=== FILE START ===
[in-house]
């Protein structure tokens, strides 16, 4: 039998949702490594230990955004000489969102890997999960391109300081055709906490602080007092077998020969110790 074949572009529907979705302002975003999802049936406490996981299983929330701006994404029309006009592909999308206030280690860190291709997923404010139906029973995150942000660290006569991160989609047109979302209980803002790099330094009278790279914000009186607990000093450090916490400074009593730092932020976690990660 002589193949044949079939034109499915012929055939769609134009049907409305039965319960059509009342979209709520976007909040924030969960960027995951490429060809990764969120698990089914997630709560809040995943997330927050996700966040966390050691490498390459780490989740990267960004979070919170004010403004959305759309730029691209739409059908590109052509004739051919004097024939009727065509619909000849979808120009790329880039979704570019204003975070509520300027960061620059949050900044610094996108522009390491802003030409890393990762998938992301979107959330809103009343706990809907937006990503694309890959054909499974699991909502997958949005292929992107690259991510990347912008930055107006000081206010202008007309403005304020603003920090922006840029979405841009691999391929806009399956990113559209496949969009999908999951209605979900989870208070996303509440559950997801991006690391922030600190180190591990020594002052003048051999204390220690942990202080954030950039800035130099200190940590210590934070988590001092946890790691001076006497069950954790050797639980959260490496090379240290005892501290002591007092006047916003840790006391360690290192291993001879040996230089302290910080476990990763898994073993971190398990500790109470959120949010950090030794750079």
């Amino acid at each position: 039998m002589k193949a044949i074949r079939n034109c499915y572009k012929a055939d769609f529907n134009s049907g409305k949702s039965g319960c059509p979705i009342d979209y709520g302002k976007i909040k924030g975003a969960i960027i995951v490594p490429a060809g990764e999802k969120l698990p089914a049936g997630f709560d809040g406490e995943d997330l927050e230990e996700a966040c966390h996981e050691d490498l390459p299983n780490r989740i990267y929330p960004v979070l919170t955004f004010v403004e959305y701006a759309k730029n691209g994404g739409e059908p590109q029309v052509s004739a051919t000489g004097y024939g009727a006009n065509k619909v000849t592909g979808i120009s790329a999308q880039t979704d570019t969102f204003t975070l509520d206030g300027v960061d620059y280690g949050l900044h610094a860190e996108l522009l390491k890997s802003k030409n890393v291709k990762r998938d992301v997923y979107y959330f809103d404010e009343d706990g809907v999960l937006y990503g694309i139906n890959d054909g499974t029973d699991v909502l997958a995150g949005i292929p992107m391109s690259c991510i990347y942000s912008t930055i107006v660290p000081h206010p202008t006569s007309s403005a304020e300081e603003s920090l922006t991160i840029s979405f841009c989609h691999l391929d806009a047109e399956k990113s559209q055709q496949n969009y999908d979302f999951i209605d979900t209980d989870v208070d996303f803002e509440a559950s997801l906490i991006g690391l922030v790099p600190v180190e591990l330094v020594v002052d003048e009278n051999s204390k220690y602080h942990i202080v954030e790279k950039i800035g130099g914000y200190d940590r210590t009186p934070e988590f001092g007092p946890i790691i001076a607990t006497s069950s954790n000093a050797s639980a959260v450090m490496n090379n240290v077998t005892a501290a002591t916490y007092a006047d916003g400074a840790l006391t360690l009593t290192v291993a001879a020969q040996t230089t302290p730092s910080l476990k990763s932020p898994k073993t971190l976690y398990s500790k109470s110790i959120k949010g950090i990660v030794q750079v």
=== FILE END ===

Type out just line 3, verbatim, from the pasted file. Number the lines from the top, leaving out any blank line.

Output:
């Amino acid at each position: 039998m002589k193949a044949i074949r079939n034109c499915y572009k012929a055939d769609f529907n134009s049907g409305k949702s039965g319960c059509p979705i009342d979209y709520g302002k976007i909040k924030g975003a969960i960027i995951v490594p490429a060809g990764e999802k969120l698990p089914a049936g997630f709560d809040g406490e995943d997330l927050e230990e996700a966040c966390h996981e050691d490498l390459p299983n780490r989740i990267y929330p960004v979070l919170t955004f004010v403004e959305y701006a759309k730029n691209g994404g739409e059908p590109q029309v052509s004739a051919t000489g004097y024939g009727a006009n065509k619909v000849t592909g979808i120009s790329a999308q880039t979704d570019t969102f204003t975070l509520d206030g300027v960061d620059y280690g949050l900044h610094a860190e996108l522009l390491k890997s802003k030409n890393v291709k990762r998938d992301v997923y979107y959330f809103d404010e009343d706990g809907v999960l937006y990503g694309i139906n890959d054909g499974t029973d699991v909502l997958a995150g949005i292929p992107m391109s690259c991510i990347y942000s912008t930055i107006v660290p000081h206010p202008t006569s007309s403005a304020e300081e603003s920090l922006t991160i840029s979405f841009c989609h691999l391929d806009a047109e399956k990113s559209q055709q496949n969009y999908d979302f999951i209605d979900t209980d989870v208070d996303f803002e509440a559950s997801l906490i991006g690391l922030v790099p600190v180190e591990l330094v020594v002052d003048e009278n051999s204390k220690y602080h942990i202080v954030e790279k950039i800035g130099g914000y200190d940590r210590t009186p934070e988590f001092g007092p946890i790691i001076a607990t006497s069950s954790n000093a050797s639980a959260v450090m490496n090379n240290v077998t005892a501290a002591t916490y007092a006047d916003g400074a840790l006391t360690l009593t290192v291993a001879a020969q040996t230089t302290p730092s910080l476990k990763s932020p898994k073993t971190l976690y398990s500790k109470s110790i959120k949010g950090i990660v030794q750079v």